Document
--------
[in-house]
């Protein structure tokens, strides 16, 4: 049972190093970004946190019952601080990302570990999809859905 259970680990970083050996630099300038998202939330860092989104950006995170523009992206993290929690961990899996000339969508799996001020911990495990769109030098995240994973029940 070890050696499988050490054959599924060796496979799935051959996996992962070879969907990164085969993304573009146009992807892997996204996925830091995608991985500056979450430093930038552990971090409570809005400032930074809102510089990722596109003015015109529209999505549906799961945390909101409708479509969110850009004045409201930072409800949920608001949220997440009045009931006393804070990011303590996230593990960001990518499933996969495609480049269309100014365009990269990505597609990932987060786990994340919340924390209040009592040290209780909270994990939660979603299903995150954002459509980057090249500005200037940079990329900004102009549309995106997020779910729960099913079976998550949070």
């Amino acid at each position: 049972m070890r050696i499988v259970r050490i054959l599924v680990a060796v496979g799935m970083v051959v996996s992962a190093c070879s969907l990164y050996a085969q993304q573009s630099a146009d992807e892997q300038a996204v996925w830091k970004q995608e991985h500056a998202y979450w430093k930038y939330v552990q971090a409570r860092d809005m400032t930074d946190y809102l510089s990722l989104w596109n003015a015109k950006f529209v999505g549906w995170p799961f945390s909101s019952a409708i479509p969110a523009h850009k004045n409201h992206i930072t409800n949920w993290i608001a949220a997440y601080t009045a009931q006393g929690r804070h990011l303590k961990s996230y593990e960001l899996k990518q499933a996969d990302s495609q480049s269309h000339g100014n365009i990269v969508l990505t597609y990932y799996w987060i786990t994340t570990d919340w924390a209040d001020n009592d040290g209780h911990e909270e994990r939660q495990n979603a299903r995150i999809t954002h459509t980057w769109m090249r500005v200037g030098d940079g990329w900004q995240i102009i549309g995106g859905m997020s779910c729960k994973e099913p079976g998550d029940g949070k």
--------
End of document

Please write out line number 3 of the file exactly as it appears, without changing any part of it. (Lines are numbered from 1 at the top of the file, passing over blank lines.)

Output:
């Amino acid at each position: 049972m070890r050696i499988v259970r050490i054959l599924v680990a060796v496979g799935m970083v051959v996996s992962a190093c070879s969907l990164y050996a085969q993304q573009s630099a146009d992807e892997q300038a996204v996925w830091k970004q995608e991985h500056a998202y979450w430093k930038y939330v552990q971090a409570r860092d809005m400032t930074d946190y809102l510089s990722l989104w596109n003015a015109k950006f529209v999505g549906w995170p799961f945390s909101s019952a409708i479509p969110a523009h850009k004045n409201h992206i930072t409800n949920w993290i608001a949220a997440y601080t009045a009931q006393g929690r804070h990011l303590k961990s996230y593990e960001l899996k990518q499933a996969d990302s495609q480049s269309h000339g100014n365009i990269v969508l990505t597609y990932y799996w987060i786990t994340t570990d919340w924390a209040d001020n009592d040290g209780h911990e909270e994990r939660q495990n979603a299903r995150i999809t954002h459509t980057w769109m090249r500005v200037g030098d940079g990329w900004q995240i102009i549309g995106g859905m997020s779910c729960k994973e099913p079976g998550d029940g949070k």